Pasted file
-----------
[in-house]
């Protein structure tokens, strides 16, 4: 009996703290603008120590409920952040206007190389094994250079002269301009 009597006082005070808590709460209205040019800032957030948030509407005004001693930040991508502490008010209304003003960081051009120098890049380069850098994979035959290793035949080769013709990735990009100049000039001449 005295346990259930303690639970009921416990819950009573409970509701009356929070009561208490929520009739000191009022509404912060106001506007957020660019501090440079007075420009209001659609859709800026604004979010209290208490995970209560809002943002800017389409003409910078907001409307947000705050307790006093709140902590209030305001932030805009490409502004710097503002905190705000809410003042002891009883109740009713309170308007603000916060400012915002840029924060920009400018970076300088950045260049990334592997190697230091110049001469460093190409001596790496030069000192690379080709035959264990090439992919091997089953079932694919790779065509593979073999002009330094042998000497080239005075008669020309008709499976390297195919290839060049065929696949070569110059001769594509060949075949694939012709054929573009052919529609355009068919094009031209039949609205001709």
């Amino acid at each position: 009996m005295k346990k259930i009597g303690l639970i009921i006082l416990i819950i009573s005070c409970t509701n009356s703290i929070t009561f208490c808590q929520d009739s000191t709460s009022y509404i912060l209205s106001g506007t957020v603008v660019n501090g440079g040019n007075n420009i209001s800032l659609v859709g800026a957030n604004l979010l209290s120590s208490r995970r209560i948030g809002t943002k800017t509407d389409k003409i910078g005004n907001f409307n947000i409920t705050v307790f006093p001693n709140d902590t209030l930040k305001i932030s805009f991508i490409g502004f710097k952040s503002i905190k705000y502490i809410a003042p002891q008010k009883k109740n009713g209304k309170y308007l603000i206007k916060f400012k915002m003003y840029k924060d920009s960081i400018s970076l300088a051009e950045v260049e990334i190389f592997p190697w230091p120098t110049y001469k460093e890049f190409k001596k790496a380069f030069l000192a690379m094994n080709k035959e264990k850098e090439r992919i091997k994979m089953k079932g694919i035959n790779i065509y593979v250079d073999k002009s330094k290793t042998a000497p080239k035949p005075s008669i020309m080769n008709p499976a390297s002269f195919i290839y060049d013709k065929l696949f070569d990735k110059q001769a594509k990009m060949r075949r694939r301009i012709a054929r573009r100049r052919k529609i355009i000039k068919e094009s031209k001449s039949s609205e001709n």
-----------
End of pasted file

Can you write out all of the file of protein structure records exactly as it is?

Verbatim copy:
[in-house]
């Protein structure tokens, strides 16, 4: 009996703290603008120590409920952040206007190389094994250079002269301009 009597006082005070808590709460209205040019800032957030948030509407005004001693930040991508502490008010209304003003960081051009120098890049380069850098994979035959290793035949080769013709990735990009100049000039001449 005295346990259930303690639970009921416990819950009573409970509701009356929070009561208490929520009739000191009022509404912060106001506007957020660019501090440079007075420009209001659609859709800026604004979010209290208490995970209560809002943002800017389409003409910078907001409307947000705050307790006093709140902590209030305001932030805009490409502004710097503002905190705000809410003042002891009883109740009713309170308007603000916060400012915002840029924060920009400018970076300088950045260049990334592997190697230091110049001469460093190409001596790496030069000192690379080709035959264990090439992919091997089953079932694919790779065509593979073999002009330094042998000497080239005075008669020309008709499976390297195919290839060049065929696949070569110059001769594509060949075949694939012709054929573009052919529609355009068919094009031209039949609205001709």
């Amino acid at each position: 009996m005295k346990k259930i009597g303690l639970i009921i006082l416990i819950i009573s005070c409970t509701n009356s703290i929070t009561f208490c808590q929520d009739s000191t709460s009022y509404i912060l209205s106001g506007t957020v603008v660019n501090g440079g040019n007075n420009i209001s800032l659609v859709g800026a957030n604004l979010l209290s120590s208490r995970r209560i948030g809002t943002k800017t509407d389409k003409i910078g005004n907001f409307n947000i409920t705050v307790f006093p001693n709140d902590t209030l930040k305001i932030s805009f991508i490409g502004f710097k952040s503002i905190k705000y502490i809410a003042p002891q008010k009883k109740n009713g209304k309170y308007l603000i206007k916060f400012k915002m003003y840029k924060d920009s960081i400018s970076l300088a051009e950045v260049e990334i190389f592997p190697w230091p120098t110049y001469k460093e890049f190409k001596k790496a380069f030069l000192a690379m094994n080709k035959e264990k850098e090439r992919i091997k994979m089953k079932g694919i035959n790779i065509y593979v250079d073999k002009s330094k290793t042998a000497p080239k035949p005075s008669i020309m080769n008709p499976a390297s002269f195919i290839y060049d013709k065929l696949f070569d990735k110059q001769a594509k990009m060949r075949r694939r301009i012709a054929r573009r100049r052919k529609i355009i000039k068919e094009s031209k001449s039949s609205e001709n």